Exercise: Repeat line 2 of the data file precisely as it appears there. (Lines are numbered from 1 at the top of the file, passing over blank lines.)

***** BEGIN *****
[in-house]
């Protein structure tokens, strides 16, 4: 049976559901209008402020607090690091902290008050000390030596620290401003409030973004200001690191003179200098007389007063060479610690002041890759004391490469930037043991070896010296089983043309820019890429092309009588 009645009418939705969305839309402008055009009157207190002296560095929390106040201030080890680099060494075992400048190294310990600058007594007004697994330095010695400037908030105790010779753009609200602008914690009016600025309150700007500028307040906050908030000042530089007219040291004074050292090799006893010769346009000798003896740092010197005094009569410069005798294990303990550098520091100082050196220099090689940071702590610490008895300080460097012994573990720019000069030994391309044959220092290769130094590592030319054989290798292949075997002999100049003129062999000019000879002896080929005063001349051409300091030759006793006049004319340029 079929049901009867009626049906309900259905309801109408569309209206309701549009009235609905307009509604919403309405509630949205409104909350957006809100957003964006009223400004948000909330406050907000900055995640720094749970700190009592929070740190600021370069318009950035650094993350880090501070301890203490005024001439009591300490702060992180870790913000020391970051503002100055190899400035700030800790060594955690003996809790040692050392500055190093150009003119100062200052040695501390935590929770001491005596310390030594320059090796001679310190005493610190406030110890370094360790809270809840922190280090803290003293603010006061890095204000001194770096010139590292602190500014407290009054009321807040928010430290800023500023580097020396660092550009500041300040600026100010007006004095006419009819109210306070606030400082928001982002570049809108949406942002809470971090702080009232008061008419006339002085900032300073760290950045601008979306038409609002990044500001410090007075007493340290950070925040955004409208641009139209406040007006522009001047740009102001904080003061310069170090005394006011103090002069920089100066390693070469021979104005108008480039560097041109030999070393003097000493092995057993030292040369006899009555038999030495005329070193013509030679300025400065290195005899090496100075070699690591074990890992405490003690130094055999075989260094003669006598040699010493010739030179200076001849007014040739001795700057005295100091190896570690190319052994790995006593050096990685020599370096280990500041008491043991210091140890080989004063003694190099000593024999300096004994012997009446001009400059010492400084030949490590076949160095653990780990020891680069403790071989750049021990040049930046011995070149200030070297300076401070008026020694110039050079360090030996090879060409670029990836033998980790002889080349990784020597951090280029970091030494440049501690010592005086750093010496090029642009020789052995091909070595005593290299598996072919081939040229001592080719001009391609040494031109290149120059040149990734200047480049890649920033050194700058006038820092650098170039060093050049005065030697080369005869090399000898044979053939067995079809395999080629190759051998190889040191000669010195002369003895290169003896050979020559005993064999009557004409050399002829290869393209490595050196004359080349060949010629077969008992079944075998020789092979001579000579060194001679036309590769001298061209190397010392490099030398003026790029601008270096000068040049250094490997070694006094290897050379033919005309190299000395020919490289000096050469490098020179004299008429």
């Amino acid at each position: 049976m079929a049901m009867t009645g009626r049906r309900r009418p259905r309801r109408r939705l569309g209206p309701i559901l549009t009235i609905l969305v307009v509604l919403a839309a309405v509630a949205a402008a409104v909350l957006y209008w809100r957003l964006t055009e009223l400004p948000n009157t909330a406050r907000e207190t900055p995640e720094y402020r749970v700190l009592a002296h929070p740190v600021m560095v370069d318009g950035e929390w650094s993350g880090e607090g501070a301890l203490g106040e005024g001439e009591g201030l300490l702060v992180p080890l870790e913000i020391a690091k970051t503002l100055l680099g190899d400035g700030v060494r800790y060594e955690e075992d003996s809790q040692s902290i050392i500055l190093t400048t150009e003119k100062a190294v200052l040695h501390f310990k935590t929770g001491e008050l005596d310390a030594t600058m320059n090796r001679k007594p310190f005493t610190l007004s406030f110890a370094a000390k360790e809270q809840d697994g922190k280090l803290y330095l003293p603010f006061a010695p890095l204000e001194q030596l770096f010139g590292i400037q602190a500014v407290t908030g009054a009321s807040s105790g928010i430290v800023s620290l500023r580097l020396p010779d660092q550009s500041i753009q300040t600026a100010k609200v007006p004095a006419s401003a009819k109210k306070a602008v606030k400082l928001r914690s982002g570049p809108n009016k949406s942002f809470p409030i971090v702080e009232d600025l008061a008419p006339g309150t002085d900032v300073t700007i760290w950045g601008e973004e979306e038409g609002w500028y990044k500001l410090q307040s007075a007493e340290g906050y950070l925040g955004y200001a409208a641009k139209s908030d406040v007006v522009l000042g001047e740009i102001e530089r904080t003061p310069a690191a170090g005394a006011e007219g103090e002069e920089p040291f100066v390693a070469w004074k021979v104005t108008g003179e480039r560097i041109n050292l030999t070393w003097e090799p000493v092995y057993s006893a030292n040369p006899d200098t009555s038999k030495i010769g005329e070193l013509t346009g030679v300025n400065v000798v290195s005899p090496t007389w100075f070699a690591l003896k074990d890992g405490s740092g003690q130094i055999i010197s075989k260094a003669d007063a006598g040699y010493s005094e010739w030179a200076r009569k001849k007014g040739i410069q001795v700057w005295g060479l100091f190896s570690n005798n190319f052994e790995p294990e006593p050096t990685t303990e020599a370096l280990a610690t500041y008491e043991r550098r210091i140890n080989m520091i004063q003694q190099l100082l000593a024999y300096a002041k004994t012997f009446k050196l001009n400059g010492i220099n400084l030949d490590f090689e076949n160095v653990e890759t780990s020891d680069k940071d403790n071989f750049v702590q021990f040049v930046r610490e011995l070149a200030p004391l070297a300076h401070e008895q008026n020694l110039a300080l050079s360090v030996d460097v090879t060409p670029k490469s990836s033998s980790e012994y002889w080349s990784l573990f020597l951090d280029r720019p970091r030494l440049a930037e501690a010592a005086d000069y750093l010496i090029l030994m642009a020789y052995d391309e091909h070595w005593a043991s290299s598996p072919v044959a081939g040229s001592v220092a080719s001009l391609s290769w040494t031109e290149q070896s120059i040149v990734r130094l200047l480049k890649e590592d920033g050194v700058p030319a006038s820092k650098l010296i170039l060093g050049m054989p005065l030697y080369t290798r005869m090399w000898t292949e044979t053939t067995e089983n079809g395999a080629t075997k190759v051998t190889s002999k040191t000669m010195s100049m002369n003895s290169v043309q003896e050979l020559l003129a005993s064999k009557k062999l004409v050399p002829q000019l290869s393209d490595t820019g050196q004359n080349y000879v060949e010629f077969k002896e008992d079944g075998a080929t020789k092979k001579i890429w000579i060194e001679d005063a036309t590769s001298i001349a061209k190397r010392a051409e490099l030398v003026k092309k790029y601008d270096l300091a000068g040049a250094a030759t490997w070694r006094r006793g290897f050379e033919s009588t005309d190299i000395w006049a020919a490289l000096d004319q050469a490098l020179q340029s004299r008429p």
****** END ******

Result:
């Protein structure tokens, strides 16, 4: 049976559901209008402020607090690091902290008050000390030596620290401003409030973004200001690191003179200098007389007063060479610690002041890759004391490469930037043991070896010296089983043309820019890429092309009588 009645009418939705969305839309402008055009009157207190002296560095929390106040201030080890680099060494075992400048190294310990600058007594007004697994330095010695400037908030105790010779753009609200602008914690009016600025309150700007500028307040906050908030000042530089007219040291004074050292090799006893010769346009000798003896740092010197005094009569410069005798294990303990550098520091100082050196220099090689940071702590610490008895300080460097012994573990720019000069030994391309044959220092290769130094590592030319054989290798292949075997002999100049003129062999000019000879002896080929005063001349051409300091030759006793006049004319340029 079929049901009867009626049906309900259905309801109408569309209206309701549009009235609905307009509604919403309405509630949205409104909350957006809100957003964006009223400004948000909330406050907000900055995640720094749970700190009592929070740190600021370069318009950035650094993350880090501070301890203490005024001439009591300490702060992180870790913000020391970051503002100055190899400035700030800790060594955690003996809790040692050392500055190093150009003119100062200052040695501390935590929770001491005596310390030594320059090796001679310190005493610190406030110890370094360790809270809840922190280090803290003293603010006061890095204000001194770096010139590292602190500014407290009054009321807040928010430290800023500023580097020396660092550009500041300040600026100010007006004095006419009819109210306070606030400082928001982002570049809108949406942002809470971090702080009232008061008419006339002085900032300073760290950045601008979306038409609002990044500001410090007075007493340290950070925040955004409208641009139209406040007006522009001047740009102001904080003061310069170090005394006011103090002069920089100066390693070469021979104005108008480039560097041109030999070393003097000493092995057993030292040369006899009555038999030495005329070193013509030679300025400065290195005899090496100075070699690591074990890992405490003690130094055999075989260094003669006598040699010493010739030179200076001849007014040739001795700057005295100091190896570690190319052994790995006593050096990685020599370096280990500041008491043991210091140890080989004063003694190099000593024999300096004994012997009446001009400059010492400084030949490590076949160095653990780990020891680069403790071989750049021990040049930046011995070149200030070297300076401070008026020694110039050079360090030996090879060409670029990836033998980790002889080349990784020597951090280029970091030494440049501690010592005086750093010496090029642009020789052995091909070595005593290299598996072919081939040229001592080719001009391609040494031109290149120059040149990734200047480049890649920033050194700058006038820092650098170039060093050049005065030697080369005869090399000898044979053939067995079809395999080629190759051998190889040191000669010195002369003895290169003896050979020559005993064999009557004409050399002829290869393209490595050196004359080349060949010629077969008992079944075998020789092979001579000579060194001679036309590769001298061209190397010392490099030398003026790029601008270096000068040049250094490997070694006094290897050379033919005309190299000395020919490289000096050469490098020179004299008429």